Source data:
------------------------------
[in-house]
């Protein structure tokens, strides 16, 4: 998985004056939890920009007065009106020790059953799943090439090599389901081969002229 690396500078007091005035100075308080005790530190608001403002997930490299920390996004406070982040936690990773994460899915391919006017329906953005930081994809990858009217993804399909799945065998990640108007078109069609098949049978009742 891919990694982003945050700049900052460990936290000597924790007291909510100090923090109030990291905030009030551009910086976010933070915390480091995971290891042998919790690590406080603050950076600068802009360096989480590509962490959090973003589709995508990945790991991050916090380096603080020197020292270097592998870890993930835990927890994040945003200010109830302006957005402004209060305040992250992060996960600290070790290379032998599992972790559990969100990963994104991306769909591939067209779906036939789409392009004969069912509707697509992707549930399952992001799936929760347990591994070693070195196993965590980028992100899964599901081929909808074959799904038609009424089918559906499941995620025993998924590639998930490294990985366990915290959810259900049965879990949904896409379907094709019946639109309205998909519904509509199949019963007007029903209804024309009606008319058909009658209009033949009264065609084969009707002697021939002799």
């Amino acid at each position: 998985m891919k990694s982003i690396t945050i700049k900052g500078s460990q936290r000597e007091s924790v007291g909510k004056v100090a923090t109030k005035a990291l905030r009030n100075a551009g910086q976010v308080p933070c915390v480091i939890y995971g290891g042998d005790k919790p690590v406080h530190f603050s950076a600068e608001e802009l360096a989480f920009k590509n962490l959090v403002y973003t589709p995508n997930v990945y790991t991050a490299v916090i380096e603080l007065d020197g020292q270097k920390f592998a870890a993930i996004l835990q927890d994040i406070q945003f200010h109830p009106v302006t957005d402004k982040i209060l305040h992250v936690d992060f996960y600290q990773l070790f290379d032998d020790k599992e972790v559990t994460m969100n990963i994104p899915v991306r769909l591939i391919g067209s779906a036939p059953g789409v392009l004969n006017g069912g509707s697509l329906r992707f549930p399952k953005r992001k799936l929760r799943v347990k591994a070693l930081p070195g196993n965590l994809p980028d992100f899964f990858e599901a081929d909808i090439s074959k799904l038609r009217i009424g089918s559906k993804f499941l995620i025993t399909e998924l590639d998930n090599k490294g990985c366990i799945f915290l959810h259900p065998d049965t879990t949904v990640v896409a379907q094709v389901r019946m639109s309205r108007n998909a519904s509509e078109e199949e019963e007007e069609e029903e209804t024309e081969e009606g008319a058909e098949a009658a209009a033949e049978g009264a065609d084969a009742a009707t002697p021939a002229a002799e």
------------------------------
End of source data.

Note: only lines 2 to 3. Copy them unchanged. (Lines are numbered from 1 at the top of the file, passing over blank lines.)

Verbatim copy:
């Protein structure tokens, strides 16, 4: 998985004056939890920009007065009106020790059953799943090439090599389901081969002229 690396500078007091005035100075308080005790530190608001403002997930490299920390996004406070982040936690990773994460899915391919006017329906953005930081994809990858009217993804399909799945065998990640108007078109069609098949049978009742 891919990694982003945050700049900052460990936290000597924790007291909510100090923090109030990291905030009030551009910086976010933070915390480091995971290891042998919790690590406080603050950076600068802009360096989480590509962490959090973003589709995508990945790991991050916090380096603080020197020292270097592998870890993930835990927890994040945003200010109830302006957005402004209060305040992250992060996960600290070790290379032998599992972790559990969100990963994104991306769909591939067209779906036939789409392009004969069912509707697509992707549930399952992001799936929760347990591994070693070195196993965590980028992100899964599901081929909808074959799904038609009424089918559906499941995620025993998924590639998930490294990985366990915290959810259900049965879990949904896409379907094709019946639109309205998909519904509509199949019963007007029903209804024309009606008319058909009658209009033949009264065609084969009707002697021939002799």
């Amino acid at each position: 998985m891919k990694s982003i690396t945050i700049k900052g500078s460990q936290r000597e007091s924790v007291g909510k004056v100090a923090t109030k005035a990291l905030r009030n100075a551009g910086q976010v308080p933070c915390v480091i939890y995971g290891g042998d005790k919790p690590v406080h530190f603050s950076a600068e608001e802009l360096a989480f920009k590509n962490l959090v403002y973003t589709p995508n997930v990945y790991t991050a490299v916090i380096e603080l007065d020197g020292q270097k920390f592998a870890a993930i996004l835990q927890d994040i406070q945003f200010h109830p009106v302006t957005d402004k982040i209060l305040h992250v936690d992060f996960y600290q990773l070790f290379d032998d020790k599992e972790v559990t994460m969100n990963i994104p899915v991306r769909l591939i391919g067209s779906a036939p059953g789409v392009l004969n006017g069912g509707s697509l329906r992707f549930p399952k953005r992001k799936l929760r799943v347990k591994a070693l930081p070195g196993n965590l994809p980028d992100f899964f990858e599901a081929d909808i090439s074959k799904l038609r009217i009424g089918s559906k993804f499941l995620i025993t399909e998924l590639d998930n090599k490294g990985c366990i799945f915290l959810h259900p065998d049965t879990t949904v990640v896409a379907q094709v389901r019946m639109s309205r108007n998909a519904s509509e078109e199949e019963e007007e069609e029903e209804t024309e081969e009606g008319a058909e098949a009658a209009a033949e049978g009264a065609d084969a009742a009707t002697p021939a002229a002799e």